However the argument of the barefoot shoe, I mean if you walked barefoot on the sidewalk, the way you would not walk in your shoes, it would hurt your heel and the barefoot walking advocate would say that's because you're walking wrong. And I said to the guy when I got the shoes, I said to Galahad Clark, do I need some sort of instruction or how am I going to know how to walk in these?
He said you'll - it's instinctual. He just said you have to wear them and get used to them, but after a while you'll find that your walk starts to change and that it's true. That's what happens. You start to step more. You land on your heel, but it's a much softer landing, and you roll through your foot, differently than you would with a shoe.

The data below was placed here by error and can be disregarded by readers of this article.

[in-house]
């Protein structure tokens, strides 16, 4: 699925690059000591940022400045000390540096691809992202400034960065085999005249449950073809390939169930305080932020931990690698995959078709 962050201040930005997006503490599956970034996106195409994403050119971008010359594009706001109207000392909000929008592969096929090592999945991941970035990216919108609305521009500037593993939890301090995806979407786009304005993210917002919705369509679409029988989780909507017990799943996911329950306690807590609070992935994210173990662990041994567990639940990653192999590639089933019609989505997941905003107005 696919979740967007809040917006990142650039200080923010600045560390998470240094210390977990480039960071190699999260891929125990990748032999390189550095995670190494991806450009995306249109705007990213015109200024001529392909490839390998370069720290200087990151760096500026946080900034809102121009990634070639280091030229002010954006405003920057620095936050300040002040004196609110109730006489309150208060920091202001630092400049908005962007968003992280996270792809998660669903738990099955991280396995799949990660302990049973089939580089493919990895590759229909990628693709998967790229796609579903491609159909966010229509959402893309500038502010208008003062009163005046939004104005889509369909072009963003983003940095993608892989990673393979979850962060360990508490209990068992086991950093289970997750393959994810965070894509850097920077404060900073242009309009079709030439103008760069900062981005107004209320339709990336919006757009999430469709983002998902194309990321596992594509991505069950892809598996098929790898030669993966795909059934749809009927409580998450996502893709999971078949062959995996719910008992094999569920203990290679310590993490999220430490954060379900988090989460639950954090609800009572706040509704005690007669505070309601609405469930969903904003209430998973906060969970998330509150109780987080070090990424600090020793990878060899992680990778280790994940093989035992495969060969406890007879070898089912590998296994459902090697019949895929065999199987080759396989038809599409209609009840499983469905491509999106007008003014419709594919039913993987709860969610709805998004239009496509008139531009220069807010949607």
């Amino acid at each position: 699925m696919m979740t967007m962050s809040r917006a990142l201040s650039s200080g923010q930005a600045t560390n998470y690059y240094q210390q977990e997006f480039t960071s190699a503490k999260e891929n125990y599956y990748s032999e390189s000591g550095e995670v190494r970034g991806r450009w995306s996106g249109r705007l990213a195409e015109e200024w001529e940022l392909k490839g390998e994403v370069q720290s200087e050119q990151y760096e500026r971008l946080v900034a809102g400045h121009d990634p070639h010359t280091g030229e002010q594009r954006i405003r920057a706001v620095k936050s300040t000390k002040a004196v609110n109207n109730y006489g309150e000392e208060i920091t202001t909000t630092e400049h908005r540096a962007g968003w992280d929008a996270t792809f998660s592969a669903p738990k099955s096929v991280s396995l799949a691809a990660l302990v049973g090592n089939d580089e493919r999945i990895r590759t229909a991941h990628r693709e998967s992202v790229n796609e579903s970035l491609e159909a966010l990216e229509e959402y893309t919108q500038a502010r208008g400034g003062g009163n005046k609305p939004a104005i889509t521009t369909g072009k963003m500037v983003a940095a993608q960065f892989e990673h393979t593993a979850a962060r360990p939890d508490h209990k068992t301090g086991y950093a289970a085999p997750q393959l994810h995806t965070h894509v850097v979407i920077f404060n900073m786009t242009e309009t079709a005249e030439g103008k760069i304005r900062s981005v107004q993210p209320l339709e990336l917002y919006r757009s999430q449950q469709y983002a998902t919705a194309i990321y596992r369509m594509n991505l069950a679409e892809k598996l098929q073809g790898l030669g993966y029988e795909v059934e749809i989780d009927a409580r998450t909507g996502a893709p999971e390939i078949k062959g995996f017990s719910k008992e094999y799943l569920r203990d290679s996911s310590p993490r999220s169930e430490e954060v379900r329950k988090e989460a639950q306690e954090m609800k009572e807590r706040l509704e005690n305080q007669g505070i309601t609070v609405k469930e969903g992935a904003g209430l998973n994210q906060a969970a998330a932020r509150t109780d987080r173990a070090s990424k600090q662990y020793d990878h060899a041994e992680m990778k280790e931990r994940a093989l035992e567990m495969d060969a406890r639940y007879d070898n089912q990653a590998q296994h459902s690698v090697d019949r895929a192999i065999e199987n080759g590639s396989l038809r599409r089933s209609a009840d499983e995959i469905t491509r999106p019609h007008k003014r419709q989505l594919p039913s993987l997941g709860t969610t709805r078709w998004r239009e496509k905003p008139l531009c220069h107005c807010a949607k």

Basically shoes - a traditional shoe with a lot of cushioning is designed to allow you to walk with the bad habits that you have because you've been wearing shoes all your life. Shoes perpetuate shoes.
PESCA: So all shoe technology now is let's solve the problems caused by the shoes that came before us.
Mr. STERNBERGH: Yeah. It's sort of a classic self-perpetuating system.
PESCA: All right. Adam Sternbergh who wrote "You Walk Wrong" for New York Magazine. Your next article is what, loincloth or lye cloth?
Mr. STERNBERGH: No. I think I'm going to be staying away from feet and body nudity articles for a while.
PESCA: All right. You had a niche, but you turned your back on it. Adam Sternbergh from New York Magazine. Thanks very much, Adam.
Mr. STERNBERGH: Thank you.